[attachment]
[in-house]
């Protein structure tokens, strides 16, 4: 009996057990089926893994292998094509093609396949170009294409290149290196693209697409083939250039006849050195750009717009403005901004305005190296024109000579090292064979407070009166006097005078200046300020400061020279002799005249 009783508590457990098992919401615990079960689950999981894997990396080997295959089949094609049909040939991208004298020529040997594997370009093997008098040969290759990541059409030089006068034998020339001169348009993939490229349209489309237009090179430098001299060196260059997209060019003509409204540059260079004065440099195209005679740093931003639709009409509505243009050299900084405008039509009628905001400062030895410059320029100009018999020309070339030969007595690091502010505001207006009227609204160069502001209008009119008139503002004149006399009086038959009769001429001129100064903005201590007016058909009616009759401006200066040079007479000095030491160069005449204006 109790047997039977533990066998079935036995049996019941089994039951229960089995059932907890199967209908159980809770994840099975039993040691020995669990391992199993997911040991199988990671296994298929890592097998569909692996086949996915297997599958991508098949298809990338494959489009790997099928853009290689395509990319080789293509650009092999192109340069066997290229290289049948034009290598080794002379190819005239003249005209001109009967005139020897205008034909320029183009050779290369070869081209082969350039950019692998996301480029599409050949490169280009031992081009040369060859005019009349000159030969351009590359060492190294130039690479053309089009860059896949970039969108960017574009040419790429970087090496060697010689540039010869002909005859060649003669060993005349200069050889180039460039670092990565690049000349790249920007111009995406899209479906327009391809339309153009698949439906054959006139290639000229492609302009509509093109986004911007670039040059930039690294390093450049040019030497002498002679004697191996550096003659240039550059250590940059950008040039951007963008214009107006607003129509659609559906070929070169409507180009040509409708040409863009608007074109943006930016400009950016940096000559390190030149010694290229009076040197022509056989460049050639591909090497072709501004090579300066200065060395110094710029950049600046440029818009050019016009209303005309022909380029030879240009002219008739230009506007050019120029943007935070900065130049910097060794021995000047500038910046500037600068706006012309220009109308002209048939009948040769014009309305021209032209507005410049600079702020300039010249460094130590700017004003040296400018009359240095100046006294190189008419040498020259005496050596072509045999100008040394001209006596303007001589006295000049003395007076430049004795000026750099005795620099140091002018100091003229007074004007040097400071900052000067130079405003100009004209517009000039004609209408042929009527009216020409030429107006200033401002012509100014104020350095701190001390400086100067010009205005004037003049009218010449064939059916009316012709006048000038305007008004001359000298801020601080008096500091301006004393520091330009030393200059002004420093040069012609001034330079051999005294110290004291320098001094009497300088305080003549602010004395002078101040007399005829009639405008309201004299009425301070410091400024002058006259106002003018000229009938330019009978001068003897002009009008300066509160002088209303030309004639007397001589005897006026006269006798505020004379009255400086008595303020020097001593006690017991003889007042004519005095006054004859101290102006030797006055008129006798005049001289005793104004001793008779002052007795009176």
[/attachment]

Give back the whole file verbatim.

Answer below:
[in-house]
């Protein structure tokens, strides 16, 4: 009996057990089926893994292998094509093609396949170009294409290149290196693209697409083939250039006849050195750009717009403005901004305005190296024109000579090292064979407070009166006097005078200046300020400061020279002799005249 009783508590457990098992919401615990079960689950999981894997990396080997295959089949094609049909040939991208004298020529040997594997370009093997008098040969290759990541059409030089006068034998020339001169348009993939490229349209489309237009090179430098001299060196260059997209060019003509409204540059260079004065440099195209005679740093931003639709009409509505243009050299900084405008039509009628905001400062030895410059320029100009018999020309070339030969007595690091502010505001207006009227609204160069502001209008009119008139503002004149006399009086038959009769001429001129100064903005201590007016058909009616009759401006200066040079007479000095030491160069005449204006 109790047997039977533990066998079935036995049996019941089994039951229960089995059932907890199967209908159980809770994840099975039993040691020995669990391992199993997911040991199988990671296994298929890592097998569909692996086949996915297997599958991508098949298809990338494959489009790997099928853009290689395509990319080789293509650009092999192109340069066997290229290289049948034009290598080794002379190819005239003249005209001109009967005139020897205008034909320029183009050779290369070869081209082969350039950019692998996301480029599409050949490169280009031992081009040369060859005019009349000159030969351009590359060492190294130039690479053309089009860059896949970039969108960017574009040419790429970087090496060697010689540039010869002909005859060649003669060993005349200069050889180039460039670092990565690049000349790249920007111009995406899209479906327009391809339309153009698949439906054959006139290639000229492609302009509509093109986004911007670039040059930039690294390093450049040019030497002498002679004697191996550096003659240039550059250590940059950008040039951007963008214009107006607003129509659609559906070929070169409507180009040509409708040409863009608007074109943006930016400009950016940096000559390190030149010694290229009076040197022509056989460049050639591909090497072709501004090579300066200065060395110094710029950049600046440029818009050019016009209303005309022909380029030879240009002219008739230009506007050019120029943007935070900065130049910097060794021995000047500038910046500037600068706006012309220009109308002209048939009948040769014009309305021209032209507005410049600079702020300039010249460094130590700017004003040296400018009359240095100046006294190189008419040498020259005496050596072509045999100008040394001209006596303007001589006295000049003395007076430049004795000026750099005795620099140091002018100091003229007074004007040097400071900052000067130079405003100009004209517009000039004609209408042929009527009216020409030429107006200033401002012509100014104020350095701190001390400086100067010009205005004037003049009218010449064939059916009316012709006048000038305007008004001359000298801020601080008096500091301006004393520091330009030393200059002004420093040069012609001034330079051999005294110290004291320098001094009497300088305080003549602010004395002078101040007399005829009639405008309201004299009425301070410091400024002058006259106002003018000229009938330019009978001068003897002009009008300066509160002088209303030309004639007397001589005897006026006269006798505020004379009255400086008595303020020097001593006690017991003889007042004519005095006054004859101290102006030797006055008129006798005049001289005793104004001793008779002052007795009176």